Many of the perpetrators escaped arrest. But the Seattle Police Department had an idea how to try to find them: They demanded all the images shot that day by journalists on the scene.
On Thursday, King County Superior Court Judge Nelson Lee ordered five news organizations to turn over the unpublished material, a decision that Times’s editors warned would gravely endanger reporters covering other protests.
“The media exist in large part to hold governments, including law enforcement agencies, accountable to the public,” Michele Matassa Flores, the Times’s executive editor, told the paper. “We don’t work in concert with government, and it’s important to our credibility and effectiveness to retain our independence from those we cover.”
Brian Esler, an attorney representing the police department, did not immediately return a message from The Washington Post on Thursday night.
The demonstrations in downtown Seattle on May 30 turned particularly destructive. Hundreds of peaceful protesters marched five days after George Floyd’s death in police custody in Minneapolis, shutting down Interstate 5 and then taking a stage downtown to denounce police violence.
But at the same time, another group looted stores, launched fireworks at police and threw molotov cocktails. Five police cars were set on fire, and the vandals stole equipment, including tactical helmets and at least two guns that are still missing, the Times reported.
Police later sent subpoenas to the Times and local stations KIRO, KOMO, KING, and KCPQ demanding all images shot over a 90-minute span in a four-block area downtown. In court, the department argued the raw footage “may be the best evidence available to identify” the suspects.
The request could significantly harm journalists, the Times argued, at a time when reporters already face violence and distrust from protesters. One Times photographer was hit in the head with a rock thrown by a protester and punched in the face by another demonstrator, wrote Danny Gawlowski, the Times’s assistant managing editor, in an affidavit.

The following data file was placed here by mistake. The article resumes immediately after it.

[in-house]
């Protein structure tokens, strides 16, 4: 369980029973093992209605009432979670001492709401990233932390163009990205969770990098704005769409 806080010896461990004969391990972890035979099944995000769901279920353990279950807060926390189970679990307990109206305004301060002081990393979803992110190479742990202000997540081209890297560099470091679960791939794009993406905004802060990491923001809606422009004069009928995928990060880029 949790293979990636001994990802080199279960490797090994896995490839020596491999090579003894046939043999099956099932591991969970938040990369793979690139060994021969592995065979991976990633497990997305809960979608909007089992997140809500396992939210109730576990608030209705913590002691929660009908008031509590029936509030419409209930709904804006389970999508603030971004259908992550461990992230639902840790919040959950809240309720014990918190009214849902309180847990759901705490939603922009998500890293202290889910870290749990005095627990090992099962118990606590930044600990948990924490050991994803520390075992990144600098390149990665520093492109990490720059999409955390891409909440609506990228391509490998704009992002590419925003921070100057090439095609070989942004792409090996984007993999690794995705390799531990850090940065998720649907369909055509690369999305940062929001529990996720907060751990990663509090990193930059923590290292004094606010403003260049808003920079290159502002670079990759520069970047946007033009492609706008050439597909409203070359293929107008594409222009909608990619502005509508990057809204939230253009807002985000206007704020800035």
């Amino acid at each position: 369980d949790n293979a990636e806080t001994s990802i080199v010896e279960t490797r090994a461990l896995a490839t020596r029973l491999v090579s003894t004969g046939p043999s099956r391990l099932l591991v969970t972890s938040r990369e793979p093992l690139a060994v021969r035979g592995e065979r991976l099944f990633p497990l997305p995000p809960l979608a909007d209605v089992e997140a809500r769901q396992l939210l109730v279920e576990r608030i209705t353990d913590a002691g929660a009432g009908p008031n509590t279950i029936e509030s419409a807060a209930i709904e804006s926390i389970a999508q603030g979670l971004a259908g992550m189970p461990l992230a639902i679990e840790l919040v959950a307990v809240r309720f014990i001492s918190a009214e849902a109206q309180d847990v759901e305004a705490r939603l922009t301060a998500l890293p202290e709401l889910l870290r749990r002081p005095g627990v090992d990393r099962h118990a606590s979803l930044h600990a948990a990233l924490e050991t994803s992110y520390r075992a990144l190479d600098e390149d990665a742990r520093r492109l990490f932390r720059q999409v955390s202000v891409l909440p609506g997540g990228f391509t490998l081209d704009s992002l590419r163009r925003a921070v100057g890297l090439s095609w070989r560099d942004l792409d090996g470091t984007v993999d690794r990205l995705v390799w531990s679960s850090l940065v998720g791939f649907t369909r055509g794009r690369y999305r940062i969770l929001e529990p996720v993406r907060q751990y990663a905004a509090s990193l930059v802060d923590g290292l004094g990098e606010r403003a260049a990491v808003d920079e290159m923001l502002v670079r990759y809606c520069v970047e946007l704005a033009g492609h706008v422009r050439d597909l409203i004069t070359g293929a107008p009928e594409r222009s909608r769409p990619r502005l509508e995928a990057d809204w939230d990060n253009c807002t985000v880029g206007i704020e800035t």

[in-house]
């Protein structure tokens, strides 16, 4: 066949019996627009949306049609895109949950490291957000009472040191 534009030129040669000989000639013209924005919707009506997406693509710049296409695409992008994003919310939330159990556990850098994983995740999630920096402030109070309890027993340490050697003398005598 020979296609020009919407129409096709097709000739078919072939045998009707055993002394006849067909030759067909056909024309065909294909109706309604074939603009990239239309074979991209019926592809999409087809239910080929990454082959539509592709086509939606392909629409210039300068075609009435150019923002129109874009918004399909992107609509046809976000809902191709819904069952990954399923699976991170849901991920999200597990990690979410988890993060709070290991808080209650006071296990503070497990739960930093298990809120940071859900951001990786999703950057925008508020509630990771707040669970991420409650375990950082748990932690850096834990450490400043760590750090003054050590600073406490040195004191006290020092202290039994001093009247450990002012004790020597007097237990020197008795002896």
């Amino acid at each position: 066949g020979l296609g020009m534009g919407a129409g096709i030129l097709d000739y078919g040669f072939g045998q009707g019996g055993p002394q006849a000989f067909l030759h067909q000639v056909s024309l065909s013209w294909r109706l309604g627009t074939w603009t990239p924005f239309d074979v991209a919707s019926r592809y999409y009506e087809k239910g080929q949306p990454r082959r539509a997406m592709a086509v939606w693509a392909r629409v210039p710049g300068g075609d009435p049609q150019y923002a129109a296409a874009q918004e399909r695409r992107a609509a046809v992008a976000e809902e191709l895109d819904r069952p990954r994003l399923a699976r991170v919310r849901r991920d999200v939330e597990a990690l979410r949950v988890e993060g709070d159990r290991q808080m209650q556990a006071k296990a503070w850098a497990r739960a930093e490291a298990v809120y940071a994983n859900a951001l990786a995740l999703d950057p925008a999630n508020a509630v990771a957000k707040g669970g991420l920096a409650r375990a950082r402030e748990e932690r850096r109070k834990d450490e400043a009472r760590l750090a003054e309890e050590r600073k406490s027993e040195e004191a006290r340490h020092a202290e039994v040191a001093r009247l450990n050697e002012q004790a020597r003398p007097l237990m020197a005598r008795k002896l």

“The perception that a journalist might be collaborating with police or other public officials poses a very real, physical danger to journalists, particularly when they are covering protests or civil unrest,” Gawlowski wrote. “Enforcing the subpoena also will aggravate the distrust journalist already face in covering protests.”
Attorneys representing the media outlets also argued that the police’s request violates Washington state’s journalism shield law, which, in many cases, prevents the government from demanding source material from reporters and photographers. Since police didn’t actually know what other images had been captured that day, they have no way of knowing whether the material would actually help solve their case, attorney Eric Stahl argued in court filings.
“We think there was too much speculation going on,” Stahl told the Times.
But at a Thursday morning hearing, a Seattle police detective testified that the department hit a dead end after arresting two suspects, and that the media’s images were the only other evidence that might help find other perpetrators, the Times reported.
Lee sided with the police. The judge found that the images are “highly material and relevant” and “critical or necessary” to solving the case, thus skirting the shield law’s protections. He did place limits on police, according to the Times, ruling that they could only use the photos and video to identify suspects who burned the police car and stole guns — not those involved in other more minor vandalism or looting. He also protected the reporters’ cellphone videos and photos.
Flores, the Times editor, said on Thursday that the police department’s demand “puts our independence, and even our staff’s physical safety, at risk.”
The paper is discussing whether to appeal, Flores said.